Teemu Leinonen has a good post about Participatory Design and Scenarios in Learning. It outlines some norms behind participatory design, explains the use of scenarios and makes connections between participatory designs and other “paradigms” (e.g. social constructivist theory of learning and open source development).
The value I take from the post is that it resonates with the the many ideas that are floating around in my head in connection with the new position I’ll be taking up soon (shh, don’t tell any one). I’ll be the clueless middle manager responsible for the group that supports CQU’s academics design their learning and teaching.
As one of those academics, I was always a bit critical of the traditional instructional design approach taken at CQU. Well, at least traditional for institutions that were into print-based distance education, like CQU.
This model can be characterised as having
- SME(s) – subject matter experts
A single (or small group) of academics in charge of the course. The people who need the advice on how to “package” their content to achieve a goal.
- ID – instructional designer
The expert in education that was going to help the SME(s) achieve their goals.
Problems I had with this model (which may say more about me than the model itself) included
- The IDs having little or no knowledge of the discipline.
- The IDs having a limited understanding of education and what was possible with
We all suffer from bounded rationality. So this is no surprise. I, as the SME, also suffered from the same limitation, though my limited circle was different. This was especially problematic during the 90s (when most of my teaching was done) because of the advent of the Internet and the Web and the impact this was having on distance education. The poor print-based IDs didn’t have the knowledge (or support) to fully grasp the implications.
The above is not meant to read as a criticism of the individuals involved. This is not a discussion about the limitations of the individuals. It’s an attempt to get to the limitations of the model and start thinking about a better model.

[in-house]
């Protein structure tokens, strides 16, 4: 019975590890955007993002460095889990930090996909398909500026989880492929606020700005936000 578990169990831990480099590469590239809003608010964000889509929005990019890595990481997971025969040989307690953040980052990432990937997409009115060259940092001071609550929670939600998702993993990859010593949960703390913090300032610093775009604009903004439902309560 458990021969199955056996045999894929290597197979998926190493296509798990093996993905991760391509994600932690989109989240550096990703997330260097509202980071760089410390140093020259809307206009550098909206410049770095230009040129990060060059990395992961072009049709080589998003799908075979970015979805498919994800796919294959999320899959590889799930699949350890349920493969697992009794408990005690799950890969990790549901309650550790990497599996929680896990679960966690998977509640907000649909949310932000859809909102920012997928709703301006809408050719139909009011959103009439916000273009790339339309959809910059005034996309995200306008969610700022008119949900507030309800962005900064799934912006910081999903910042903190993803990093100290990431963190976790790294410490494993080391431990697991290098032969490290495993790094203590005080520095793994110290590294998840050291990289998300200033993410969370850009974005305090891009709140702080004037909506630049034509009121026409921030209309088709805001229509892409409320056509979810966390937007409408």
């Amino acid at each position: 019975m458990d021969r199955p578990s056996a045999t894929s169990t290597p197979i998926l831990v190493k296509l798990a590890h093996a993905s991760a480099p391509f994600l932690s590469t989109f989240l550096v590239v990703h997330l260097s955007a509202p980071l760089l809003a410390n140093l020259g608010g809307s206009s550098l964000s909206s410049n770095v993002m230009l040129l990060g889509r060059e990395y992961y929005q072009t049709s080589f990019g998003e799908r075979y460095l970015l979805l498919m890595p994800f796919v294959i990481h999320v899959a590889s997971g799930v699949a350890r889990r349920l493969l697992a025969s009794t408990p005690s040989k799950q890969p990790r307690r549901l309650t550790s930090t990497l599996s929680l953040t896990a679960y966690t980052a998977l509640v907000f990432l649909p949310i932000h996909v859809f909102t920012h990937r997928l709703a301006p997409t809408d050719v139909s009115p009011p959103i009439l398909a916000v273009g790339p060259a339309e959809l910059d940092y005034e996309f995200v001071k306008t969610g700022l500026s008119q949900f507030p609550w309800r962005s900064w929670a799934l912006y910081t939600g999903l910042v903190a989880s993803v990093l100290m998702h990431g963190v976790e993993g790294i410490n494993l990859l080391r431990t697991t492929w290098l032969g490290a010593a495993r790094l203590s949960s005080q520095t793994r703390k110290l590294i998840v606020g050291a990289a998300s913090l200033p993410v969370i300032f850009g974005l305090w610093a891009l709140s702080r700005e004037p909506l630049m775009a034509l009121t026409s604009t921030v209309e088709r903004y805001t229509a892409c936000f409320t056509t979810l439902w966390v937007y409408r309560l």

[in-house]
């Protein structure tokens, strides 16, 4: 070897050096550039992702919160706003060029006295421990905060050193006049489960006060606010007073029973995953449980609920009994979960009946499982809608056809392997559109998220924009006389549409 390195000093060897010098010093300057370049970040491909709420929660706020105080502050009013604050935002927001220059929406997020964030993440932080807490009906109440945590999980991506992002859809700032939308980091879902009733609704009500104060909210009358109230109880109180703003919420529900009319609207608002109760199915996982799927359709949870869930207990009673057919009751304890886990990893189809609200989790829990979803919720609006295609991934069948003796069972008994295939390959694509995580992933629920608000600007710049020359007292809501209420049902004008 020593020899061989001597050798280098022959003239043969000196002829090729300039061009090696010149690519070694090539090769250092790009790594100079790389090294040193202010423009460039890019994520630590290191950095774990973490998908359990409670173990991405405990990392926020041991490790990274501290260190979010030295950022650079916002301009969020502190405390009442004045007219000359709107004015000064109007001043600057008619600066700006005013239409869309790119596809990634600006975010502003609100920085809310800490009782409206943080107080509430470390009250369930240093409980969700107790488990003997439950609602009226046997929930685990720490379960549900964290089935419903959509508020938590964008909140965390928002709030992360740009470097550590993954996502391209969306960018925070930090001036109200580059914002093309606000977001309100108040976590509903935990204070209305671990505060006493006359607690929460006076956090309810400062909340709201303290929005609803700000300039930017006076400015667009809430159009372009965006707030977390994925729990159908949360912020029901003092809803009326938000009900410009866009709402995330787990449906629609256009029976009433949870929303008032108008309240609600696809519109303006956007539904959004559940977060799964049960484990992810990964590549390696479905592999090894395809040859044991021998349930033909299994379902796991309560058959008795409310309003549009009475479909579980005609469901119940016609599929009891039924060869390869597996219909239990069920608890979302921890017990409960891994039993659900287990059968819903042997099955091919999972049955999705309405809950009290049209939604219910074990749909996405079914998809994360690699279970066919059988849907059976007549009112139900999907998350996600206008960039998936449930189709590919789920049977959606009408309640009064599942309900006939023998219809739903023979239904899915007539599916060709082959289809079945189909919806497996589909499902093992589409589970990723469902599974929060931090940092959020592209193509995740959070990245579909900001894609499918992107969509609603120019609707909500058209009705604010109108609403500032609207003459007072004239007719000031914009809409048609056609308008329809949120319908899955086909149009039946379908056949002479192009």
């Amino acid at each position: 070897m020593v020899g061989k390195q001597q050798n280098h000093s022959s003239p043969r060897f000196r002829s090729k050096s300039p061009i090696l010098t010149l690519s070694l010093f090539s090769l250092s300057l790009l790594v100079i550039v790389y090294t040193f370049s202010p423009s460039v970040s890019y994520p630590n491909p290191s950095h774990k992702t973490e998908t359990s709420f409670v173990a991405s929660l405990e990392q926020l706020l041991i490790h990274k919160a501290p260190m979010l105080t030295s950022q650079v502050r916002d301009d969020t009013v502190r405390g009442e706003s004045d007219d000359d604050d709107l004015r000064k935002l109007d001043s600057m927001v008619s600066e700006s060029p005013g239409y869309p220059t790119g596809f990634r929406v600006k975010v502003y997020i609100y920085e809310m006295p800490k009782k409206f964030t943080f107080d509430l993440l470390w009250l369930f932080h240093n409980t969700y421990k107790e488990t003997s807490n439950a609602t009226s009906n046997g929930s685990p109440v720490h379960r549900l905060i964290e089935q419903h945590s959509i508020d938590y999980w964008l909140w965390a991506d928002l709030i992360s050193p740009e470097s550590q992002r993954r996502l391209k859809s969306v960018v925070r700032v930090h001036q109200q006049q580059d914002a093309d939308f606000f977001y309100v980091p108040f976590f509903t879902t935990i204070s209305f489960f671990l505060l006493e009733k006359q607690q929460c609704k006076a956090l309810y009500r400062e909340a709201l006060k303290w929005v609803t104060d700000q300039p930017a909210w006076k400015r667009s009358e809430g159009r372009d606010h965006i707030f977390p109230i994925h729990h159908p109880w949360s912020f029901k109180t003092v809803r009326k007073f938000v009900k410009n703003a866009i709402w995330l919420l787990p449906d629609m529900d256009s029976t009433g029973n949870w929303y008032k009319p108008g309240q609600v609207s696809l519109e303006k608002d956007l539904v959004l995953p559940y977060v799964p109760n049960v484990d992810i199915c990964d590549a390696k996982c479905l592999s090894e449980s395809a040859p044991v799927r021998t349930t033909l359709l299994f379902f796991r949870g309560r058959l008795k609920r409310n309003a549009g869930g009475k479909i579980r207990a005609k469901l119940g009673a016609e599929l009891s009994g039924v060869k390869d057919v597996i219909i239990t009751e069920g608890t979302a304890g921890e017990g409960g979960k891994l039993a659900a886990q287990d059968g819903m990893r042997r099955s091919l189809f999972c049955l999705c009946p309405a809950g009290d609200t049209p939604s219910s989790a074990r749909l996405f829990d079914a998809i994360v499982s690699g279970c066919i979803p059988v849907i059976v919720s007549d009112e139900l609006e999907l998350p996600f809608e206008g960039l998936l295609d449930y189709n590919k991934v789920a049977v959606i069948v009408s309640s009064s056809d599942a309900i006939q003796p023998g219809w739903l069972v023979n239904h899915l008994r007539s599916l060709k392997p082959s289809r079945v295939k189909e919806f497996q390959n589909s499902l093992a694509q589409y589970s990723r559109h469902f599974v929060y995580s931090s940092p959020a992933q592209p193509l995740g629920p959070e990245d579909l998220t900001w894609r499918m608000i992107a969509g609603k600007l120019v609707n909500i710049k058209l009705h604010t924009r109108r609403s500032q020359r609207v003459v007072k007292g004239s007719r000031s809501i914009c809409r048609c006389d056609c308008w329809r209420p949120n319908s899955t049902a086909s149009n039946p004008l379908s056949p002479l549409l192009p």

Some of the points from Teemu’s post help pick out some of what was wrong with the model
- “Respect of the people – they are the best experts of their own life and activities. They should be supported to have a voice in the design process.”
Under the old model, the design of course material was goverened by
a single centralised model. SMEs did not have a voice in the design process.
- “Knowing that the people are the primary course of innovation. The ideas emerge in collaboration with participants who are representing different stakeholders and backgrounds. ”
The old model usually only involved two people: the SME and the ID. A very limited set of stakeholders and backgrounds. For example, no students were directly involved.
- “Focus on systems. Systems are networks of people, their practices, technologies and artifacts embedded to the actions in a particular context.”
The old model emphasised the individual course as the level of design. Little or no thought was given to the wider systems at CQU and the potential need for it to change. This was especially problematic during the 90s and the “Internet revolution”.
In the past, I’ve been involved in a number of half-hearted attempts to address this and related problems. There was some work on the use of design patterns in online learning (publication 1 and 2)
which then morphed into the REACT idea.
Both these failed, for various reasons but mostly due to my lack of follow through. I’m hoping that we can solve some of those going forward.
In particular, I am interested in taking lessons from participatory design, the REACT process and the patterns work to develop a different model for curriculum design at CQU.
Some initial ideas
- All curriculum design is done in 1 or 2 day sessions, typically off-campus
- The sessions include a number of SMEs, IDs and representatives from other related groups. For example, librarians, various technologists and potentially some “important” guests.
- The sessions would essentially be participatory design sessions where each academic would present their problem and the group would help develop scenarios. The aim being to draw on the diversity of the participants.
- The scenarios and other outcomes would be developed in some set, shareable, digital format that others can use and benefit from.
- There might be different stages in the sessions equating to steps in the design process. For example, start with an analysis sessions (emphasis on analysing the current state of the course and figuring out what should be done), design (figure out how to achieve the outcome/address the problem) and evaluation (report back on what was done).
- The presence of other staff would also aim to enable some level of system design. For example, if there is a trend amongst many of the academics the other representatives could use this as a spur to redesign the entire system (e.g. policies, technology etc.)